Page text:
IT honchos slam budget for ignoring industry demandsMarch 1st, 2008 - 12:16 am ICT by admin
Bangalore, Feb 29 (IANS) Honchos of Indian IT industry Friday slammed the union budget for not extending tax holiday and increasing excise duty on packaged software and levying service tax on customised software. “The budget is not positive to the IT industry. Smaller firms should have been given tax relief to counter the impact of a sharply appreciated rupee. The increase in excise duty on packaged software will lead to increased piracy,” Krish Gopalakrishnan, managing director and chief executive officer of Infosys, said in a statement here.
Wipro chief financial officer (CFO) Suresh Senapaty regretted the budget failed to address some of the outstanding issues of IT industry and ignored its representation on extending the tax holiday for export firms beyond March 2009, when the 10-year existing scheme expires.
“We are disappointed there is no mention about the extension of tax holiday scheme for IT firms registered with the state-run software technology parks of India (STPI),” Senapaty told IANS.
Gopalakrishnan, however, complimented the finance minister for the significant relief in personal income tax, as it would help corporate India to check wage inflation.
“Reduction in excise duty across the board and direct taxes will boost production and consumption, leading to growth. The economy is on a roll, allowing the government to invest heavily in agriculture, education and social sectors,” he noted.
The IT industry also expressed disappointment that its representation for exemption of dividend tax and employee stock options from FBT (fringe benefits tax) were ignored.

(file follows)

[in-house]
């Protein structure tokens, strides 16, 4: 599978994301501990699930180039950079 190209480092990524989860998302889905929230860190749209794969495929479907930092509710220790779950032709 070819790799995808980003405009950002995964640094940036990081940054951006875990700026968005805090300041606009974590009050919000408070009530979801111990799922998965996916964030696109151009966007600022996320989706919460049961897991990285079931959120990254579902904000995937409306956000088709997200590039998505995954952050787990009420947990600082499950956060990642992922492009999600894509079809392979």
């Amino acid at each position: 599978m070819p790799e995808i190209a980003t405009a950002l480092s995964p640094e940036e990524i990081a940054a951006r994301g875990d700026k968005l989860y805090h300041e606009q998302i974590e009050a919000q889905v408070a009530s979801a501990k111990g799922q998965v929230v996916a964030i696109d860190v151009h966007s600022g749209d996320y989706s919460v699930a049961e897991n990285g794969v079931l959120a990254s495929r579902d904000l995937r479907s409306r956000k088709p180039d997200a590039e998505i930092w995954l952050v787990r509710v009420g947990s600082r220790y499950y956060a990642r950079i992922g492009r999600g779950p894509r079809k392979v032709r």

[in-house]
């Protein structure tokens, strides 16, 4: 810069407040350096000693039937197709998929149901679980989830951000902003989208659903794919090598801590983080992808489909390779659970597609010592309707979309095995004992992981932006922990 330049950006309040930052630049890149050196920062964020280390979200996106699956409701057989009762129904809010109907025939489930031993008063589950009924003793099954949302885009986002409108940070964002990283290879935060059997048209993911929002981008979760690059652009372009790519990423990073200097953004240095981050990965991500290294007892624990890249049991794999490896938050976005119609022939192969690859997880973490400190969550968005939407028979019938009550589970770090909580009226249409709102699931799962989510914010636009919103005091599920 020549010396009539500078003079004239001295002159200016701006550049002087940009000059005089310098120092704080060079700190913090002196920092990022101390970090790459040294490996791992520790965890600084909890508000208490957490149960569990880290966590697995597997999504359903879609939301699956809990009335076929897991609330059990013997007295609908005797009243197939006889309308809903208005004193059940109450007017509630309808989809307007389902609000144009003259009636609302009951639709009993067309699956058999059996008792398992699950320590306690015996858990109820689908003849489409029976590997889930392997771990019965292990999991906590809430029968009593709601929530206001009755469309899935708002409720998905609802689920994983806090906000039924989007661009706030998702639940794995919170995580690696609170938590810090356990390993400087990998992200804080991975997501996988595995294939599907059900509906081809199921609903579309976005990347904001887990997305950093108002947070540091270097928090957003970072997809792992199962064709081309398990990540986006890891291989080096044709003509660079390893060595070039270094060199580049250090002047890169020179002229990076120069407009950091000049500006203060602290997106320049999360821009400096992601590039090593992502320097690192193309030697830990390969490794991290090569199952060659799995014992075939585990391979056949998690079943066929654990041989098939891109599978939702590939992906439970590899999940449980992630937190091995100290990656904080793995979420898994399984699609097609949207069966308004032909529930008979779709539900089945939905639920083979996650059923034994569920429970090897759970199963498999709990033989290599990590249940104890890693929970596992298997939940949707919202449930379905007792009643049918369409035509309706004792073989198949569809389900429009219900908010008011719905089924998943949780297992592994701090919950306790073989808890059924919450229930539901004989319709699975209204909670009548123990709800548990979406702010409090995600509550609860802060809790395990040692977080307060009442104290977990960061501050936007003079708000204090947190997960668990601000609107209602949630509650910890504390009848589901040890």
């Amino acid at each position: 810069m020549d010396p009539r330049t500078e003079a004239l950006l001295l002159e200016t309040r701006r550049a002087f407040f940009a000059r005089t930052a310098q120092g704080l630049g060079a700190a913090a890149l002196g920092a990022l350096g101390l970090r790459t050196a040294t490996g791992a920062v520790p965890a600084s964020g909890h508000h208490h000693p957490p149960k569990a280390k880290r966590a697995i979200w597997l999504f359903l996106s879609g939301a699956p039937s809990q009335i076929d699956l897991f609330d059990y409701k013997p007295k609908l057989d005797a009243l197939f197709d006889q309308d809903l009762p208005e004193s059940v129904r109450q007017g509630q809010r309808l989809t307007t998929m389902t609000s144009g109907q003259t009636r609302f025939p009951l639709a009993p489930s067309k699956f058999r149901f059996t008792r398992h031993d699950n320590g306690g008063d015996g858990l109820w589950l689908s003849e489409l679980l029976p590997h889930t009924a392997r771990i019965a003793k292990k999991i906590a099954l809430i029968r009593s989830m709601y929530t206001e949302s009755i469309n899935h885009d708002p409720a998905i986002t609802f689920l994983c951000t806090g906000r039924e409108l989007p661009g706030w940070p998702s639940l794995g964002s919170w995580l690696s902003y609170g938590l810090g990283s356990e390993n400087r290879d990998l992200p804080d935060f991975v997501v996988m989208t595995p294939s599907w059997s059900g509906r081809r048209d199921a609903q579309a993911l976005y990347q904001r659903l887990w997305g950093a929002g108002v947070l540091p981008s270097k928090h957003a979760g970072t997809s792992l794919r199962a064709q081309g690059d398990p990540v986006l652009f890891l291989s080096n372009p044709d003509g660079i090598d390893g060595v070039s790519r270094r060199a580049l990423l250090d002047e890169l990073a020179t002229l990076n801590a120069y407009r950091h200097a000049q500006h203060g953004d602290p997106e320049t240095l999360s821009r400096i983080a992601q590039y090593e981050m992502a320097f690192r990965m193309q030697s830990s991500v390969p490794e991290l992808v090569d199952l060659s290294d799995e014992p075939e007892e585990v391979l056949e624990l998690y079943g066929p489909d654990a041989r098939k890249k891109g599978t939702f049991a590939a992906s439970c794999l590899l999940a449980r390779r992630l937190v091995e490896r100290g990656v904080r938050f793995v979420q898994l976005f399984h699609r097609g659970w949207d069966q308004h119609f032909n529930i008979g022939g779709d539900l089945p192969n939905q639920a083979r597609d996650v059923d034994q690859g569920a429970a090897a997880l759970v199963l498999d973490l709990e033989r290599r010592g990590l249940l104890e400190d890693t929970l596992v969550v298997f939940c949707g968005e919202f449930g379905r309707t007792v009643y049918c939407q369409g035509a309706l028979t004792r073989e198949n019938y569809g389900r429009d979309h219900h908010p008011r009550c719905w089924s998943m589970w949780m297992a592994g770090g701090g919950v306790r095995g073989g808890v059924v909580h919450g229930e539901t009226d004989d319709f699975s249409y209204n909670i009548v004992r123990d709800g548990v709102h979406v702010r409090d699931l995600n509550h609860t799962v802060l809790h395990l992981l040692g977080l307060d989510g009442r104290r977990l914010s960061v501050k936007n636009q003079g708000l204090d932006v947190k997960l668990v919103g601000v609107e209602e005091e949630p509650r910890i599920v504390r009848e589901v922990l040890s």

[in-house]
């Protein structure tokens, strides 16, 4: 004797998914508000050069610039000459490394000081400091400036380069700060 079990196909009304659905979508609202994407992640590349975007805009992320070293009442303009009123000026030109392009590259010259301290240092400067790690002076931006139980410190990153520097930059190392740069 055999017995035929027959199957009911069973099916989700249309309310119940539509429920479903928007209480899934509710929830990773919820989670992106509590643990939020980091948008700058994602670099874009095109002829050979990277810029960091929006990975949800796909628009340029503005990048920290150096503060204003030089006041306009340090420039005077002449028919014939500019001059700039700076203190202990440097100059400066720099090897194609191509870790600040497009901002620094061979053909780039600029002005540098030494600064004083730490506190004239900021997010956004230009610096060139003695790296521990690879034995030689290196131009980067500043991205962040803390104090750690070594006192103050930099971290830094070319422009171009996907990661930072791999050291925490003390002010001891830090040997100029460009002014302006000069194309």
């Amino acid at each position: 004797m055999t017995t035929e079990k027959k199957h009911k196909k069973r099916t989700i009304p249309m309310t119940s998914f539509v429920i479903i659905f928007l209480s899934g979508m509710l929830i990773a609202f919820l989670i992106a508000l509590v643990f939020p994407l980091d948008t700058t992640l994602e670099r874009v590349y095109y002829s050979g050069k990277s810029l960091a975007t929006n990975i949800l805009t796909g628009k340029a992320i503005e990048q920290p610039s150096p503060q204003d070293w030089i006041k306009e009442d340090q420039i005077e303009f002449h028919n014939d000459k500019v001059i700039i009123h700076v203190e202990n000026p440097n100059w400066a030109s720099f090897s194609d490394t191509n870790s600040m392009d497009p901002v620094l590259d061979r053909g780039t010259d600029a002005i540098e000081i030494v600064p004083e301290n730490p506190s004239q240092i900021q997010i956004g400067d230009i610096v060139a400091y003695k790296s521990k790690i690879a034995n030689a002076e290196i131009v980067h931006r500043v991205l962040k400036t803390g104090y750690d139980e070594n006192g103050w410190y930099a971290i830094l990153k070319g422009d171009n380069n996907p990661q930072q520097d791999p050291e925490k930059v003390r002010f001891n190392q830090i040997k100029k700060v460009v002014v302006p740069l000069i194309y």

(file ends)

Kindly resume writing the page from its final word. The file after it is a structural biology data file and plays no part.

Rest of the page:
However, the industry lauded the government’s effort to widen the talent pool and improve skill sets with greater thrust on education and vocational training.
“For a knowledge economy, which will add the highest quantum to world’s working age population by 2015, this is a step in right direction. All industries, specifically IT industry, will benefit from these in long run,” Senapaty added.
Wipro personal computer business vice-president Ashutosh Vaidya said by not proposing any change in the tax regime for the IT hardware sector, the budget had allowed the industry to plan on a long-term basis.
The one percent reduction in central sales tax (CST) to two percent is a welcome step. Similarly, introduction of GST (good and services tax) from 2010 will enable better transactions and improve efficiency.
The industry termed the increase in excise duty to 12 percent from 8 percent on packaged software a retrograde step, as it would burden end-users of IT products and services in the domestic market.
iGate Global Solutions CFO N. Ramachandran said setting up more technology institutes will have a positive impact on the IT industry. Schemes for establishing broadband, internet-enabled common service centres in rural areas and state-wide area networks (SWAN) will help spread IT to smaller districts across the country.
Ravi Pandit, chairman of KPIT Cummins, said the budget had a lot to offer in the social sector spanning education, infrastructure and health.
“The budget provides indirect impetus to the IT industry. The emphasis on education is timely as the supply side will improve to meet the growing demand for talent and skill sets,” Pandit added.
Tags: age population, agriculture education, chief executive officer, corporate india, direct taxes, dividend tax, employee stock options, excise duty, fringe benefits tax, holiday scheme, industry demands, knowledge economy, packaged software, personal income tax, social sectors, software technology parks, stpi, talent pool, union budget, wage inflation